Testing mucuous is gentler than the pill, but you can't flake out
Every single one of the birth control methods out there is either a pain in the ass or downright scary: condoms, pills, implants, patches, female condoms, IUDs, diaphragms, sponges, creams, gels, vasectomies. Spermicidal creams burn like nothing else, and that can’t be good for you.
Everyone has heard the horror stories about the pill, and lord knows what we’ll find out about other newer hormone-based options 20 years down the road. And even if you’re not skittish about health risks, if you’re anything like me you’ll never remember to take the damn thing every day.
This is why I am not a good candidate for natural family planning. What else is out there anyway?
What the experts say
“There aren’t many great alternatives. The birth control pill is not recommended long-term. Natural methods depend on the person doing the monitoring. They are very effective if the woman’s cycle is regular. If not, she has to monitor even more closely. The Justisse method is a combination of basal body temperature, checking cervical mucous, keeping track of the menstrual cycle and checking the position of the cervix. You have to know how to track these things on a daily basis.”
DU LA , naturopath, Toronto
“I don’t think it’s a good idea to suppress a woman’s menstrual cycle by any means, herbal or otherwise. Nothing screws up a woman’s reproductive system more than going on the pill. Using herbs could be just as damaging. Your best bet is to use as many natural means as possible – mucous, temperature, rhythm – all at the same time. None of them is 100 per cent effective, so you have to combine them. And when it’s not safe, use condoms, which probably have fewer side effects than spermicidal creams. Those things are toxic not just to sperm but to your body as well.”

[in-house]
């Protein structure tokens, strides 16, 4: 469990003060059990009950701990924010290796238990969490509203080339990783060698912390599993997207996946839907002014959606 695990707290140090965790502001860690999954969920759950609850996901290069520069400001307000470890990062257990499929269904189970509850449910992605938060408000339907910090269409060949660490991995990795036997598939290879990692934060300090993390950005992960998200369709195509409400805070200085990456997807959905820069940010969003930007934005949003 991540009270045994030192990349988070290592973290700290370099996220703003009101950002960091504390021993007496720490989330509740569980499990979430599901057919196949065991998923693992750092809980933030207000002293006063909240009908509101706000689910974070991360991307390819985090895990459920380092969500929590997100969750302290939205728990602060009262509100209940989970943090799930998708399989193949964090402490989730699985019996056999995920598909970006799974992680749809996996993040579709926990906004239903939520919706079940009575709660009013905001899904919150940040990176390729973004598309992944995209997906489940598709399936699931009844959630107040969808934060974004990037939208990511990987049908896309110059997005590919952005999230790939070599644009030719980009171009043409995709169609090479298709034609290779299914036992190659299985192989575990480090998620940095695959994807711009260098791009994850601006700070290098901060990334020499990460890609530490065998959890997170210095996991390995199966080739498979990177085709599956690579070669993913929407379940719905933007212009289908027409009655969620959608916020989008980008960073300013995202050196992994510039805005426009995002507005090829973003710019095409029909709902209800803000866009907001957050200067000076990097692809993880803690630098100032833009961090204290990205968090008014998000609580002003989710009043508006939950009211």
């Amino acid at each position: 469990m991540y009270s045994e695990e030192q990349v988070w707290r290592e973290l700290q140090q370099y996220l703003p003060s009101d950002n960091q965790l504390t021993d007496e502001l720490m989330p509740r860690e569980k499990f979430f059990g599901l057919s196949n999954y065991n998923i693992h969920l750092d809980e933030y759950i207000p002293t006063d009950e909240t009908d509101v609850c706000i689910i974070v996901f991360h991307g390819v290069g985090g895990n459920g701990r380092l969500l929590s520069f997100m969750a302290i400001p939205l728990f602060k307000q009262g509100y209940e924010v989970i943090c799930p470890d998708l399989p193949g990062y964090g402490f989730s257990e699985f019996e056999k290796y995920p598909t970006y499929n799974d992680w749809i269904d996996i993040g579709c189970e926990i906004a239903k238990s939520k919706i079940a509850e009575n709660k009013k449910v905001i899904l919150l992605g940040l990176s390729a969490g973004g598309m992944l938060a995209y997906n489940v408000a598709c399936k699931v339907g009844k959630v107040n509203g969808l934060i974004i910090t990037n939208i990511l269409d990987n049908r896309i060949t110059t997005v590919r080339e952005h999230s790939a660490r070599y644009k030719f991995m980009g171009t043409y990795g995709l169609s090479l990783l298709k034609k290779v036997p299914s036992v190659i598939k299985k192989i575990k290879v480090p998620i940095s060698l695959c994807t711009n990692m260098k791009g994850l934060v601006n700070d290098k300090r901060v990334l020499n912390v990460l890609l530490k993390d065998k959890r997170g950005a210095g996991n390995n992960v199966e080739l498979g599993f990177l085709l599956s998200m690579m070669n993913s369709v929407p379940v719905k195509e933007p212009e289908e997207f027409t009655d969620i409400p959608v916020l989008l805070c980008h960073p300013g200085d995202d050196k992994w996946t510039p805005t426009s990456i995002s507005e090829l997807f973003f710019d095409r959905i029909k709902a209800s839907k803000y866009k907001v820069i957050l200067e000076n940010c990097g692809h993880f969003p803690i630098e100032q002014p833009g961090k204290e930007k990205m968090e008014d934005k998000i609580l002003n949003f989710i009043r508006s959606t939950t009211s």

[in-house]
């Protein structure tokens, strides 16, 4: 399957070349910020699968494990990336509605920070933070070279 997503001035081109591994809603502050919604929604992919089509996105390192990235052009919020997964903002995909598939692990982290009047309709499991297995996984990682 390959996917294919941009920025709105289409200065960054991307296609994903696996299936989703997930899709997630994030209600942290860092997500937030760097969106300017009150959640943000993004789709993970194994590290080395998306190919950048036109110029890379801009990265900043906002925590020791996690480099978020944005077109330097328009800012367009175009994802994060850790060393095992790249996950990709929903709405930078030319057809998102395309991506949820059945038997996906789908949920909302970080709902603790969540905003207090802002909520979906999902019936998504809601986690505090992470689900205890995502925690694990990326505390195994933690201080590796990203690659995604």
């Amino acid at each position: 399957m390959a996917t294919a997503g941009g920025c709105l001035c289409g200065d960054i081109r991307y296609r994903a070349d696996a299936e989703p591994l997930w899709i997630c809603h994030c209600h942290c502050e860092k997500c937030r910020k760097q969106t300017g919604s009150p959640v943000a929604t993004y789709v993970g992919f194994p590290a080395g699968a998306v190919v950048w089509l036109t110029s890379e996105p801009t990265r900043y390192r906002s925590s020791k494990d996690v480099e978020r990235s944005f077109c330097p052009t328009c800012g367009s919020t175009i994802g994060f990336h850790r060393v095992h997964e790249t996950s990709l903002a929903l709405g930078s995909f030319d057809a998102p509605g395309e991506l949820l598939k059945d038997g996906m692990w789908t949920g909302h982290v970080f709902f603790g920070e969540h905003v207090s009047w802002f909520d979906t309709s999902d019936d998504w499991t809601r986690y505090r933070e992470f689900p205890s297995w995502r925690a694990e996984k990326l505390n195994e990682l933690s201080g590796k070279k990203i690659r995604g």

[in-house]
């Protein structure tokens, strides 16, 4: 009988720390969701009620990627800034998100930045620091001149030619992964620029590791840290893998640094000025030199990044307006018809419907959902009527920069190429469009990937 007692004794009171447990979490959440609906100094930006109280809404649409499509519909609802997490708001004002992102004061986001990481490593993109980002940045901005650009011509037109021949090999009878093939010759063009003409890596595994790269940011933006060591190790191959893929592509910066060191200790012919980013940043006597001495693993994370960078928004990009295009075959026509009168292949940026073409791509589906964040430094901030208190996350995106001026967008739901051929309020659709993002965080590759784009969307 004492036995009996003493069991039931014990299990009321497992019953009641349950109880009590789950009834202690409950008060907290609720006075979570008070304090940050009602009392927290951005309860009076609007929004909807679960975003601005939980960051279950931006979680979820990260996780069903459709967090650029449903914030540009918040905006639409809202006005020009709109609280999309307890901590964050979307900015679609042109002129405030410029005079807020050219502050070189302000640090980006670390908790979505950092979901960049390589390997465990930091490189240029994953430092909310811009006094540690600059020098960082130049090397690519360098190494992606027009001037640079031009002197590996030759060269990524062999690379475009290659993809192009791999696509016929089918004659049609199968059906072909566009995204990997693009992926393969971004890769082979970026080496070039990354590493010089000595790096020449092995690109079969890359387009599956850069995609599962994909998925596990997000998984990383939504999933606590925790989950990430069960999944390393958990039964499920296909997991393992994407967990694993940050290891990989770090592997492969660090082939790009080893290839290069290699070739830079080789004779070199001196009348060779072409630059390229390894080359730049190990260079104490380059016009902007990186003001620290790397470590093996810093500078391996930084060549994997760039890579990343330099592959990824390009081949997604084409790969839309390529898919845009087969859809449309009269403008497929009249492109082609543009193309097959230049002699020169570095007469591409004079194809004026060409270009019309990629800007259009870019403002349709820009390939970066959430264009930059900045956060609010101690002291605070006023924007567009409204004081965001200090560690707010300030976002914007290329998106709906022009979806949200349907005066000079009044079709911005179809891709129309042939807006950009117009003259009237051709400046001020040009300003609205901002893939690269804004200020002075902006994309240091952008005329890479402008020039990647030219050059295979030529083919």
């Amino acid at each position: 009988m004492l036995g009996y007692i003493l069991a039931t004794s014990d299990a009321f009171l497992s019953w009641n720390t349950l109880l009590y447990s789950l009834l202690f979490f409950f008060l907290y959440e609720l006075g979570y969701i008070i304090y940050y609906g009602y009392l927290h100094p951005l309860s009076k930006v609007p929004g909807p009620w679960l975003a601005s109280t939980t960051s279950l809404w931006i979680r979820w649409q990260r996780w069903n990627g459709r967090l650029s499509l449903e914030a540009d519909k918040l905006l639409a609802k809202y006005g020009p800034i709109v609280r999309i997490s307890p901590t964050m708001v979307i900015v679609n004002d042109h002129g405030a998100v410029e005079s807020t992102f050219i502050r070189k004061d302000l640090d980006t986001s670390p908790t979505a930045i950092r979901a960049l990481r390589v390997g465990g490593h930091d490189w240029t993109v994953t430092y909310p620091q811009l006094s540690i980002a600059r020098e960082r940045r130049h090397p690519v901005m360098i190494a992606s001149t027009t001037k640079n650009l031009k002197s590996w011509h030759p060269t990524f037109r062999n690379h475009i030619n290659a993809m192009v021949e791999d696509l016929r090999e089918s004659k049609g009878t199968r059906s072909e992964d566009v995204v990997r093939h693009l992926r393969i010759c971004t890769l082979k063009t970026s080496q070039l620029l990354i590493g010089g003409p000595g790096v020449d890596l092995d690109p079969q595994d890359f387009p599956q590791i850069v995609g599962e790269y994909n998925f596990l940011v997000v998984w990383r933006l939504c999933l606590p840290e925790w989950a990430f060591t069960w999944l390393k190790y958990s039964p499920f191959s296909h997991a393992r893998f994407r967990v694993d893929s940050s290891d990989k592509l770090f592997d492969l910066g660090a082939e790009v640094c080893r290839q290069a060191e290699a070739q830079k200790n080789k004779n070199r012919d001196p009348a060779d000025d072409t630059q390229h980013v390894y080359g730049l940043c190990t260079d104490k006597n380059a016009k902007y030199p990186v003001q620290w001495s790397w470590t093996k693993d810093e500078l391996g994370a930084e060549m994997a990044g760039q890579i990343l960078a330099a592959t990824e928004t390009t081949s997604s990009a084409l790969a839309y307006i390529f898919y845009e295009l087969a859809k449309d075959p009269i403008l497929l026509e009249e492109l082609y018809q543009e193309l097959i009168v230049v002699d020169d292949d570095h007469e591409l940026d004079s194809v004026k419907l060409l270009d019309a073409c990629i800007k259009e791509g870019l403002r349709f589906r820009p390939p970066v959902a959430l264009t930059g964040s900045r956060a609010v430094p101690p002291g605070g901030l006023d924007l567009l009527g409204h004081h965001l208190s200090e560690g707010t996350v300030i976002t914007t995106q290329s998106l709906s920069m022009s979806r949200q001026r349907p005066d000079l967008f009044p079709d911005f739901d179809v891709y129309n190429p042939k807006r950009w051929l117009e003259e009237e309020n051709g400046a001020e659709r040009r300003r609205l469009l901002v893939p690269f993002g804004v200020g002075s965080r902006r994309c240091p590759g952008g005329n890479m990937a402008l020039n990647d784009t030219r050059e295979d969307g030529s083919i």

MICHAEL VERTOLLI , herbalist, Toronto
“The Ladycomp is a fertility monitoring device. Computer software tailors it to your cycle. It measures the elevation in body temperature caused by ovulation. There is a learning period for the computer of three to four months. The red light means you’re fertile and green means it’s okay to have barrier-free sex. I’ve been using the Ladycomp for the last three years and wouldn’t endorse it if I didn’t have personal experience. The device is not effective for people undergoing hormonal therapy and won’t work with the birth control pill. It may not work for people with thyroid problems or polycystic ovarian syndrome.”
EEVON LING , naturopath, Toronto
“If every woman in Canada had to rely on the Ladycomp, the failure rates would be horrific, but it can work for dedicated women. The W.H.O. says natural family planning methods, with perfect use, have failure rates between 1 and 9 per cent. That’s not too bad. For people who want to use it but aren’t perhaps as dedicated, the failure rates are around 20 per cent. Dedication is the main thing, and of course it assumes that a woman’s physiological changes are entirely predictive of ovulation. Everybody is variable, for better or for worse.”
TIMOTHY ROWE , associate professor, head of reproduction and endocrinology, University of British Columbia, Vancouver
“There are very few women who can’t take the pill. It can be used right into a woman’s 50s, and this is appropriate except for smokers. Besides its use as a contraceptive, there are a host of other health benefits. By keeping the ovaries quiet, it reduces the involvement of cysts in the ovaries, reduces benign breast disease and possibly may help prevent ovarian cancer, but we don’t know about that yet. It even seems to have a protective effect against STDs going up into the upper tract. We know hormones have a tendency to cause clotting. We have to decide, like anything else, who should and should not be taking it.”
CHRISTINE DERZKO , associate professor, obstetrics and gynecology, U of T
“If you don’t want to use the pill or have latex allergies, your options are few but they do exist. One is the IUD another is the diaphragm. There are non-latex condoms, like the Avanti , and the female condom . They’re super-expensive, though. People really love both because they’re thin and transmit heat better, but they’re almost $3 a condom.”
CORY SILVERBERG , Come as You Are, Toronto